A meaningful condolence note can be one of the most difficult things to write. It’s not easy to know what to say to someone during such a sensitive time. The best condolence notes are warm, personable, and consider the needs of the recipient.
Shorter can be sweeter
Don’t feel obligated to fill up the card. Your recipient will be inundated with messages offering sympathy for their loved one’s passing. Unless you have something very specific you’d like to communicate, a concise message is often the most considerate. In many cases, the gesture is more meaningful than the content itself.
Consider your relationship to the recipient and the deceased
Your relationship to both the recipient and the deceased will dictate how formal or informal the tone of your letter should be. Approach your writing with the level of formality that you would use if you were speaking face to face. When in doubt, the more formal, the better.
Make a personal connection
The most touching notes are those that include a specific memory of the deceased or a mention of what the deceased meant to you, the sender. Examples include:
- I remember the time your dad picked us up from the airport after our trip. He was so interested in all the places we had visited.
- Your mom was such a great person – as the most senior female partner at the firm, I looked up to her as a role model.
- I loved the way your sister enjoyed concerts – she made me fall in love with each band we saw.
Making arrangements after a loved one’s passing can be incredibly overwhelming. Consider if there is any way you can offer support to your recipient. You can offer a favor (e.g. mowing the lawn, buying groceries, watching over children) or even just emotional support. Be thoughtful about the ways you can be generous during this time.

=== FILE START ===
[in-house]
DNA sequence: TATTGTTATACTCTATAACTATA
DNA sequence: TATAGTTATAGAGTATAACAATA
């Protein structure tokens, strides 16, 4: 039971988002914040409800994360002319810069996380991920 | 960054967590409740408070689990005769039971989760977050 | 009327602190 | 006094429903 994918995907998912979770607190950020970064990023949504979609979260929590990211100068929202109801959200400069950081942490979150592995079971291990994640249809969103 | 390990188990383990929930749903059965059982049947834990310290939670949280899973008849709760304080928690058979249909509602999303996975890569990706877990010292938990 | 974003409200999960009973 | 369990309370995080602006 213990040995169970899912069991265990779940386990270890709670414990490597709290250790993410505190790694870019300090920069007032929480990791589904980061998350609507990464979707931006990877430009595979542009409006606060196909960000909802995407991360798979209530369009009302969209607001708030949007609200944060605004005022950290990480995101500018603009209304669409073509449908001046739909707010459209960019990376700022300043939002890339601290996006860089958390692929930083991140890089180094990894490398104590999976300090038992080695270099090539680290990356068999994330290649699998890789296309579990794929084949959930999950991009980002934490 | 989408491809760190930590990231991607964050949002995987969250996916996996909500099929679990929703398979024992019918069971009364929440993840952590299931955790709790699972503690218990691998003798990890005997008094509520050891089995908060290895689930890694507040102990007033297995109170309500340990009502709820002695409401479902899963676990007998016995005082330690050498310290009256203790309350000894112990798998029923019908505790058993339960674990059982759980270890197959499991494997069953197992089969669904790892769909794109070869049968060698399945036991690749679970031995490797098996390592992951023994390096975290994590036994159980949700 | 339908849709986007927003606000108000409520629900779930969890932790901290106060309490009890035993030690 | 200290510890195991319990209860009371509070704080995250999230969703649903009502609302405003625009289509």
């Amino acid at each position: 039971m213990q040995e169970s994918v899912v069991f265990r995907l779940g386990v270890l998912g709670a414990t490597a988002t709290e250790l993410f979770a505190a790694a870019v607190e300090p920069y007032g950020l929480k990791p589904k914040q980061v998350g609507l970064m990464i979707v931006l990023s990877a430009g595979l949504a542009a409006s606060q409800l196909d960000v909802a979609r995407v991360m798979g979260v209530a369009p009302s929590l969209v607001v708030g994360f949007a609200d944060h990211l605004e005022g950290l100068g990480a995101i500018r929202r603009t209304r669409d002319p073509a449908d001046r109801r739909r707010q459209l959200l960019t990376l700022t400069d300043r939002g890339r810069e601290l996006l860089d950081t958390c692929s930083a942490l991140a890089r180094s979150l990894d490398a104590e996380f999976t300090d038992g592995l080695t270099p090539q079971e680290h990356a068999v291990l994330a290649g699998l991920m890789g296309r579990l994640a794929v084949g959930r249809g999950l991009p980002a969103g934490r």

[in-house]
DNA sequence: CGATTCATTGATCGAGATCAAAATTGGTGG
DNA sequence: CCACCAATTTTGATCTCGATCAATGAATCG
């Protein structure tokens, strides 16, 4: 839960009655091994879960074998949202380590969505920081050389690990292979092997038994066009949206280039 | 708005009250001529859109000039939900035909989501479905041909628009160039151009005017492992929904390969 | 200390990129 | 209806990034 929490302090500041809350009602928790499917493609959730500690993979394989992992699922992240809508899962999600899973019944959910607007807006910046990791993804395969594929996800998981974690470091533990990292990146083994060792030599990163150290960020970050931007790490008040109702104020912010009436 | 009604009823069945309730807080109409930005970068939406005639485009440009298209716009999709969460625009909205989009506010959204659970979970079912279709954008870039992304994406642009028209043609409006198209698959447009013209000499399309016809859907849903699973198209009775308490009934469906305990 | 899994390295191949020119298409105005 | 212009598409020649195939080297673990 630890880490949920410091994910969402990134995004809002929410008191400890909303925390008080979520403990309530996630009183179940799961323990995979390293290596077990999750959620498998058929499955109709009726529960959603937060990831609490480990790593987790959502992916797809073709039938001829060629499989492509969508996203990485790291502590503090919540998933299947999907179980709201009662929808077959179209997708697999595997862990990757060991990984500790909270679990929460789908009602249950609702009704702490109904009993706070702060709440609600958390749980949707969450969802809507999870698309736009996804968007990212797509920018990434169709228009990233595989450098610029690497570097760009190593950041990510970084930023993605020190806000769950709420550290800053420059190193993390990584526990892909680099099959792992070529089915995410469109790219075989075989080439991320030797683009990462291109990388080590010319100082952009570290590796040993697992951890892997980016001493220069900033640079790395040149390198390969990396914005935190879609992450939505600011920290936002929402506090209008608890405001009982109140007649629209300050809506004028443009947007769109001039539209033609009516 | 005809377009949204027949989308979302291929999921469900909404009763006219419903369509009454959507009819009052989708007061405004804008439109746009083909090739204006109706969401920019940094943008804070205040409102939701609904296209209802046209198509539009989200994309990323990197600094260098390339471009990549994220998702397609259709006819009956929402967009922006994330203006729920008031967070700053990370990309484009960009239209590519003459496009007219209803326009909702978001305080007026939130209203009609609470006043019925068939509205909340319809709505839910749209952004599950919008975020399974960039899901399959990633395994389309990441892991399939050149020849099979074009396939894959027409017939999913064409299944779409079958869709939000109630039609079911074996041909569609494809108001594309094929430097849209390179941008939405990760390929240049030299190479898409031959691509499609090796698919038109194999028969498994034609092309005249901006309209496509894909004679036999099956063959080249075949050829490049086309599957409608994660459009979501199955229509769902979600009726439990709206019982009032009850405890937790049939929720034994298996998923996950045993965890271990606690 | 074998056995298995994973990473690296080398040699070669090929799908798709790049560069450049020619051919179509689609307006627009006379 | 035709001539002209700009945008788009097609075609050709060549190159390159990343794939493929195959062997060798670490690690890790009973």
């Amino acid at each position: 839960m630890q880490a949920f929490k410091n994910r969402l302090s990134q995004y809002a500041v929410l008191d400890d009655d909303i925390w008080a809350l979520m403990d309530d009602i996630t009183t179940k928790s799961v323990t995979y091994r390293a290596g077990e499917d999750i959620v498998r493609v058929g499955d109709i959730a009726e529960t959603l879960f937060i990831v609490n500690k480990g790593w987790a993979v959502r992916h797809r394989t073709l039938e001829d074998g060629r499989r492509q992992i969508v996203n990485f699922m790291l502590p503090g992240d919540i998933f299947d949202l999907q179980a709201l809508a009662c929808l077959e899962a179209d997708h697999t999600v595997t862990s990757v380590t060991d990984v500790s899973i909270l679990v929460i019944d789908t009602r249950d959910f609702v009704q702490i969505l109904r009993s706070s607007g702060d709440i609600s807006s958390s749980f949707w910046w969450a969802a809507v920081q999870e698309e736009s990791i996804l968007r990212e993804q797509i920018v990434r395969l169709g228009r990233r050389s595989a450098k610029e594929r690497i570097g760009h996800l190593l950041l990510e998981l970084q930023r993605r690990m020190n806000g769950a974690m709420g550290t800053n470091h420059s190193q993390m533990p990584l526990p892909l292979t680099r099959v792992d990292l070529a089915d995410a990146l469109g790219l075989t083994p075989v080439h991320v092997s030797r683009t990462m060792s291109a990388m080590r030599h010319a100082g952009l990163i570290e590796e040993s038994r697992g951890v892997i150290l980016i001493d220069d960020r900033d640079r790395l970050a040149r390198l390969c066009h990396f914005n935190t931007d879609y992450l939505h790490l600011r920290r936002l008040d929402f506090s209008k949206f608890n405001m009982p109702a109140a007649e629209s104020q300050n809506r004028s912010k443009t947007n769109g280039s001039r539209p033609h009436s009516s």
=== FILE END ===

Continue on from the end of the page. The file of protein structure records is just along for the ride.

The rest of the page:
Keep an eye on cliches
Your recipient is going to be hearing many of the same phrases repeated in the coming months (e.g. “I’m sorry for your loss”). Most of these phrases aren’t negative; if you don’t know the recipient or the deceased well, it makes sense to rely on these phrases as you might not know what to say. However, if upon re-reading your card you discover that you have relied too heavily on these phrases, take it as an opportunity to substitute in a fond memory or an offering of support.
Note: The most important cliches to avoid are those that diminish the recipient’s grief. Phrases like “everything happens for a reason” or “it was their time” are rather precarious and are often seen as off putting. Avoid implying that there is any rhyme or reason to the recipient losing their loved one.
Write from the heart
Above all else, try to speak from a place of genuine empathy. There is no need to feign closeness that isn’t there or to feel pressure to come up with a fond memory. Offering your honest condolences with warmth and grace is the best way to make your well wishes meaningful.